Despite doubling the education budget that now matches the budget of our military, no tangible steps have been taken to solve the supply-side problems of our crumbling public education infrastructure that have to do with the quality of teachers and their absentee rates. Add to this the basic error of insisting on English as the medium of instruction – a language that is not understood by teachers or students in the public education sphere – and you have an army of semi-literate young men and women, usually struggling to find employment and are, therefore, fit candidates for radicalisation.
The third aspect is the dubious role played by private news television channels, where gossip, conspiracy-mongering, character assassination, misinformation and tabloid journalism continue to scale new heights. A largely uneducated populace is intoxicated on a daily basis by the shenanigans of a handful of television anchors, whose sole agenda – it appears – is to create confusion, sensationalise even the most mundane of events for the sake of ratings and discredit politicians and the political process.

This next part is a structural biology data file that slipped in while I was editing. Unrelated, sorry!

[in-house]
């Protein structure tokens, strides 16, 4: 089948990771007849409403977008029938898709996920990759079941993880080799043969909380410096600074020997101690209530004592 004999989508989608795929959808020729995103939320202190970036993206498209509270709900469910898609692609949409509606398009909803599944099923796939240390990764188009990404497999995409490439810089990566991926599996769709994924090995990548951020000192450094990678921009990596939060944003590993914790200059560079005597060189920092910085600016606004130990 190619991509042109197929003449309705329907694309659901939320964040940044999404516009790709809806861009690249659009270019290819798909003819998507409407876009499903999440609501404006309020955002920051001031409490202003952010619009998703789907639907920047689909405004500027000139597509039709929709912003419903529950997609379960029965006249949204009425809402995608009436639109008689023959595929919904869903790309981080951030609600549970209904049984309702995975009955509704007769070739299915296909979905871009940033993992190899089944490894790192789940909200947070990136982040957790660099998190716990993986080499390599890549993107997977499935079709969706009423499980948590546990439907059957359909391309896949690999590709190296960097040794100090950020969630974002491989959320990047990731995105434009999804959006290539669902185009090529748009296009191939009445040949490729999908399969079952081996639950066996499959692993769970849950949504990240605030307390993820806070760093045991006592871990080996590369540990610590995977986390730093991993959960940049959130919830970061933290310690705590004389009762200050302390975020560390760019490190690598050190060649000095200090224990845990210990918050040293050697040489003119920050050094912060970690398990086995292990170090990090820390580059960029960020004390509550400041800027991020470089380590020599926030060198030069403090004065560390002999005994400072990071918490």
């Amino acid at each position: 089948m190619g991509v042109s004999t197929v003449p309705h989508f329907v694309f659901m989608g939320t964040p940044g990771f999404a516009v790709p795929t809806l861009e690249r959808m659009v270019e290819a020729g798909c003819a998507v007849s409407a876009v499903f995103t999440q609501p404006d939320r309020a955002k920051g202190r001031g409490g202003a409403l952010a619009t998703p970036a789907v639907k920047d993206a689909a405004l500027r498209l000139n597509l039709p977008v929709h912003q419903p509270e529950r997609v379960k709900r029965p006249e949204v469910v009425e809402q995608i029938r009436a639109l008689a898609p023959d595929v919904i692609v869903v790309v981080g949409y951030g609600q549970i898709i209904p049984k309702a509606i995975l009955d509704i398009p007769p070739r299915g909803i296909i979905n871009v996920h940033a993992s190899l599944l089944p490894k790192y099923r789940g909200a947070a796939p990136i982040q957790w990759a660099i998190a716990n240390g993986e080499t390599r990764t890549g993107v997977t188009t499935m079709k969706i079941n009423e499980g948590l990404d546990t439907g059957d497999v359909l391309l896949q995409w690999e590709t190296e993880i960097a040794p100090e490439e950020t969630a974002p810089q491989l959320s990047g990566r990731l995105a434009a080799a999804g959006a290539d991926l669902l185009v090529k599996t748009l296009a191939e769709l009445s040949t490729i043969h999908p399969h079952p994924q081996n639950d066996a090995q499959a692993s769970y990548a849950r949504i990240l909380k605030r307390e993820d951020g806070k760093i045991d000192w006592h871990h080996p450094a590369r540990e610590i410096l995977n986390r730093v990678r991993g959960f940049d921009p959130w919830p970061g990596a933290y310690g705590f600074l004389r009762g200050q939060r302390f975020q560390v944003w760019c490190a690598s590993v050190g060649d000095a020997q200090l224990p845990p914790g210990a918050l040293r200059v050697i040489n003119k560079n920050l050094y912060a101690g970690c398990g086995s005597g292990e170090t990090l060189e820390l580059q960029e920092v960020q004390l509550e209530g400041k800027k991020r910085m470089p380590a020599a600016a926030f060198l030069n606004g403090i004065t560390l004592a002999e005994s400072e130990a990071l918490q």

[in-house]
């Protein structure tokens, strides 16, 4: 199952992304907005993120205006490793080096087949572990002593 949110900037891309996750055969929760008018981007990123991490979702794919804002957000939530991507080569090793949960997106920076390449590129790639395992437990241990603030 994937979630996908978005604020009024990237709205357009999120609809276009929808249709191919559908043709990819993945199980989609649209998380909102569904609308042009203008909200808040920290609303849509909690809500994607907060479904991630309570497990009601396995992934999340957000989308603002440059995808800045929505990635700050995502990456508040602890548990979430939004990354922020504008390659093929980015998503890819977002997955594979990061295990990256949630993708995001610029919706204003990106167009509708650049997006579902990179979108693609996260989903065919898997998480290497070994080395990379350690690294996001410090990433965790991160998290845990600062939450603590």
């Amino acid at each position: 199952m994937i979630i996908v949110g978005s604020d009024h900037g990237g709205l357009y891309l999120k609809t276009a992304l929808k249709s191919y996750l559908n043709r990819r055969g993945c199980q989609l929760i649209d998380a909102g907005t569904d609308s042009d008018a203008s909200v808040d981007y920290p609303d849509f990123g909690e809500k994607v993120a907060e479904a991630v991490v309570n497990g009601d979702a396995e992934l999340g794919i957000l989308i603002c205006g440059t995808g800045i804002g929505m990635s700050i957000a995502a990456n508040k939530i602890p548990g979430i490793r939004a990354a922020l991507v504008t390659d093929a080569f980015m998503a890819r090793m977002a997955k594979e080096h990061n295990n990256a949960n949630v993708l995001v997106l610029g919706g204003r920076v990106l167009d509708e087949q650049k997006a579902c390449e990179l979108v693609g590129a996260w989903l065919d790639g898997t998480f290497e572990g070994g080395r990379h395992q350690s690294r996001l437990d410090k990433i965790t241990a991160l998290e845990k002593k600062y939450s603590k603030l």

In the space of a decade, they have managed to tarnish the image of all important civilian institutions – from parliament to the judiciary – and have introduced an appetite for hate speech among the public. They are also the main culprits in fomenting intolerance for minorities and for towing the agenda of the radical right through unnecessary coverage and obsequious lip-service to their cause. If formal measures are not taken to introduce and enforce journalistic ethics and improve the quality of reporting in private news media, the deleterious effects on society may become irreversible.
The writer is a freelance columnist.